The number of women in prison globally has risen at an alarming rate due to their increased involvement in crime. According to the Kenya Economic Survey (2019), there was a 25% increase in convicted women offenders in Kenya between 2017 to 2018. Evidence suggests that women’s incarceration is linked to patriarchal structures, economic dependence and a lack of education. 

Women represent a small proportion of the prison population and as such are often invisible in intervention policies and programmes designed to support offenders whilst in prison and once released. Without access to gender-specific services and interventions, including education, skills training, mental and physical healthcare, and support to maintain parental and familial roles, there is an increased likelihood of recidivism and re-incarceration amongst women offenders. 

Benson Mwangi Njongoro headshot

Benson Mwangi Njongoro

In September 2023, Commonwealth Alumnus Benson Mwangi Njongoro delivered a workshop in Nairobi to raise awareness of the challenges faced by women during and post-imprisonment, and improve their access to existing services and reintegration programmes. 

Benson is the co-founder of Spark for Hope into Action, a charitable organisation supporting current and ex-prisoners to reintegrate and resettle successfully in their communities.  

The activity promotes the 2023/24 ACEF theme, Gender and Sexuality. 

Spotlighting the needs of women offenders 

Benson organised a one-day workshop to spotlight the gender-sensitive needs of women offenders and address the barriers and stigma they face. The workshop brought together over 200 participants, including women offenders serving community service orders, former women offenders, family members of offenders, local authority officials, prison officers, police officers, lawyers, community service providers, and activists. The event programme included topical discussions led by experts in the field of human rights and criminal justice. 

Fellow co-founder of Spark for Hope into Action, Joan Naburuki, an advocate of the High Court of Kenya, opened the workshop with the session, ‘Women’s pathways into prison in Kenya’. Drawing on her legal expertise, Joan underlined the circumstances leading women to commit offences, including substance abuse, gender-based violence, a lack of education, and unemployment. 

Benson called on the need for police officials to better incorporate and promote existing intervention programmes in prison services to help women offenders prepare for life post-prison during their incarceration. He also urged probation officers and community members to support women offenders to secure jobs and housing. 

Elaborating on available services, Boniface Muindu, Director of Probation and Aftercare Services, highlighted the availability of halfway houses and care services for women offenders with children below the age of 18 years. He stressed that these children could be placed under care until their mother’s release, after which they could access support to be re-united with their children and family through trained social workers.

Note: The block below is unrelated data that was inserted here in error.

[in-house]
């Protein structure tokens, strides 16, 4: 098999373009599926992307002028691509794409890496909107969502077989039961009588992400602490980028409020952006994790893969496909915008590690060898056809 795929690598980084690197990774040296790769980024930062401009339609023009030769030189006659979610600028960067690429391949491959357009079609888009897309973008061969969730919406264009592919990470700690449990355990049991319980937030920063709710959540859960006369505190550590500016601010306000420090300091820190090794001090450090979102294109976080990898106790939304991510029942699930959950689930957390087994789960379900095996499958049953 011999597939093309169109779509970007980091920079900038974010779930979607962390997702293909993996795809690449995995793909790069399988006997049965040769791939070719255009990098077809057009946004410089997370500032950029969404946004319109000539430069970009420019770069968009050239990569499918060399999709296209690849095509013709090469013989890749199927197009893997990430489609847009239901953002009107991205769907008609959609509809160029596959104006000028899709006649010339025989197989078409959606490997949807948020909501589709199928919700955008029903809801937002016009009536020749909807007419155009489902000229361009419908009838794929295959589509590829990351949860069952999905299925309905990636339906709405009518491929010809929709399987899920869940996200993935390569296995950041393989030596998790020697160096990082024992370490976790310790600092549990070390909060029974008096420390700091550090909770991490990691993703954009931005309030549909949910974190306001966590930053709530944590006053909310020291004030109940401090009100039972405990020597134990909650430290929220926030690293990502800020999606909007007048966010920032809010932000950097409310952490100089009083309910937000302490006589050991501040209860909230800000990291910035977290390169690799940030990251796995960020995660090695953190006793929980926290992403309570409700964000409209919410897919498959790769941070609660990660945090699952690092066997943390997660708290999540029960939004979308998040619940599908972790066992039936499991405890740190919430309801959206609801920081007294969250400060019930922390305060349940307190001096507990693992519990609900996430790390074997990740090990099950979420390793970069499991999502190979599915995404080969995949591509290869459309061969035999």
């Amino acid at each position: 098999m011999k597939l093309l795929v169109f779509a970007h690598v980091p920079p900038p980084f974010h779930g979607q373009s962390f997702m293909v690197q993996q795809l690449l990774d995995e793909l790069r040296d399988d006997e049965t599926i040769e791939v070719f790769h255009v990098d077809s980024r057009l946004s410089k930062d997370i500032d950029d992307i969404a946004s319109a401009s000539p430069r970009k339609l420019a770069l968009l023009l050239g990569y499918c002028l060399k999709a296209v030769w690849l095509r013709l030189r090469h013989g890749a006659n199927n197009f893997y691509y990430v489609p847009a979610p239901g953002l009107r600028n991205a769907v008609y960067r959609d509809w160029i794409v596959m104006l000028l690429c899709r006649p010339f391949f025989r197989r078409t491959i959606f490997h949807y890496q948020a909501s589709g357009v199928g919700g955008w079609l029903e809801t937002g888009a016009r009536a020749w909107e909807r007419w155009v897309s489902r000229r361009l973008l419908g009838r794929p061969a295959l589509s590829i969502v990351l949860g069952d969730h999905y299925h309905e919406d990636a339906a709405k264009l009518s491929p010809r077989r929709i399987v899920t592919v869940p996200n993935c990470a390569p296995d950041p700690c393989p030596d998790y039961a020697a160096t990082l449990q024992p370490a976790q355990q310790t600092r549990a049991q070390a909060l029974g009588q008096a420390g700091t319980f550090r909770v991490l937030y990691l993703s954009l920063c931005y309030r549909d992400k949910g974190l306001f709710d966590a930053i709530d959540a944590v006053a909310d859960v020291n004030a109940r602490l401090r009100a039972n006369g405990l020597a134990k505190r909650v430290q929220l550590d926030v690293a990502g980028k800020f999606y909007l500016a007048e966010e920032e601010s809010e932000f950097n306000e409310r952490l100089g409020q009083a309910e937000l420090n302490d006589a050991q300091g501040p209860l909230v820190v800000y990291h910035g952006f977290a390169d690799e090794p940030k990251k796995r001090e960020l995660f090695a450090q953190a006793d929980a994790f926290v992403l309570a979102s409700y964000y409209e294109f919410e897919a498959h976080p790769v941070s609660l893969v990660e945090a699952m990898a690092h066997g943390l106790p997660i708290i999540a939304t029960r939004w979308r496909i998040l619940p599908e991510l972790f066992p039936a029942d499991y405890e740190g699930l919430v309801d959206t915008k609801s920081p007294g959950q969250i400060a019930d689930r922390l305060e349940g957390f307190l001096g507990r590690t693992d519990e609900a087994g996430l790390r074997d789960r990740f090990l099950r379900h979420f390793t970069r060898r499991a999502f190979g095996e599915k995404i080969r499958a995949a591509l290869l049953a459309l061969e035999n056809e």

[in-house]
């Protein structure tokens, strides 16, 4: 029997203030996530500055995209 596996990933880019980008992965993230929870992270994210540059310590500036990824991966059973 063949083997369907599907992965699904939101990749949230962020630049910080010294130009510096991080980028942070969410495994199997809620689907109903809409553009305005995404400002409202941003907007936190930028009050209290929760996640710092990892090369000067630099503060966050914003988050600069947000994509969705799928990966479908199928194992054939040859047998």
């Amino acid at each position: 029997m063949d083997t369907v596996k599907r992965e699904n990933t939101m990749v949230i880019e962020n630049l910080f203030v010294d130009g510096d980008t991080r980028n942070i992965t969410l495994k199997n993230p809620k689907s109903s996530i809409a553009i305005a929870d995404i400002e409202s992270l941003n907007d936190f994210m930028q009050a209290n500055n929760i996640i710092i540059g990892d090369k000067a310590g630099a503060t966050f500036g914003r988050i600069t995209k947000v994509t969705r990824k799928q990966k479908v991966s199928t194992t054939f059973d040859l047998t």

Building a supportive community 

In the second part of the workshop, Brenda Amunga, Human Rights Officer and Advocate of High Court of Kenya, spoke about the international and national legal framework on the rights of women prisoners and encouraged women to seek pro bono legal support and services.  

Jackson Kibunja, Senior Police Officer, National Police Service Kenya, encouraged women to steer away from crime to reduce recidivism and promote public safety. He also requested police officers to support women and help address stigma and discrimination.   

The last talk was delivered by Mercy Kinyanjui, Gender and Children Protection Officer, Crest Crime and Justice Consultants. She shared the welfare challenges experienced by the children of women offenders and discussed the services available. Mercy provided police officers with guidance on the treatment of women and children in prisons, as stated in the Kenya Prison Act and other relevant legal frameworks.  

At the end of the workshop, speakers and participants engaged in a Q&A session.  

Scaling up 

Following the workshop, participants reported increased knowledge on the topics discussed and omen in the justice system shared that they are now aware of the community services available to them. 

I wish I had access to this important information before and during my incarceration period. My children would not have been left alone to survive while I was in prison. I am grateful now for this workshop and feel that I can now seek help from institutions offering reintegration services. I want to desist from crime and change my life. Participant

Feedback shared by officials and service providers also indicated increased awareness and motivation to promote reintegration services to women offenders.   

“I feel well equipped as a probation officer to advocate for the rights of women prisoners whom I interact with in my line of duty. They need to be accorded the necessary support which this workshop has covered for them to successfully reintegrate. I would champion this in my workplace.”

Following the success of the workshop, Benson has scaled his efforts and delivered a similar workshop advocating for the needs and welfare of female offenders below the age of 16 years at Kenya’s only girl offenders’ borstal, the Kamae Girls Borstal Institution. This activity was attended Kamae Borstal staff, young female offenders, KCA [full name] University staff, and KCA criminology students. 

Benson hopes that through his charity he can organise a nationwide campaign next year.  

Beson Mwangi Njongoro is a 2019 Commonwealth Shared Scholar from Kenya. He completed an MA in Criminology and Criminal Justice from Keele University.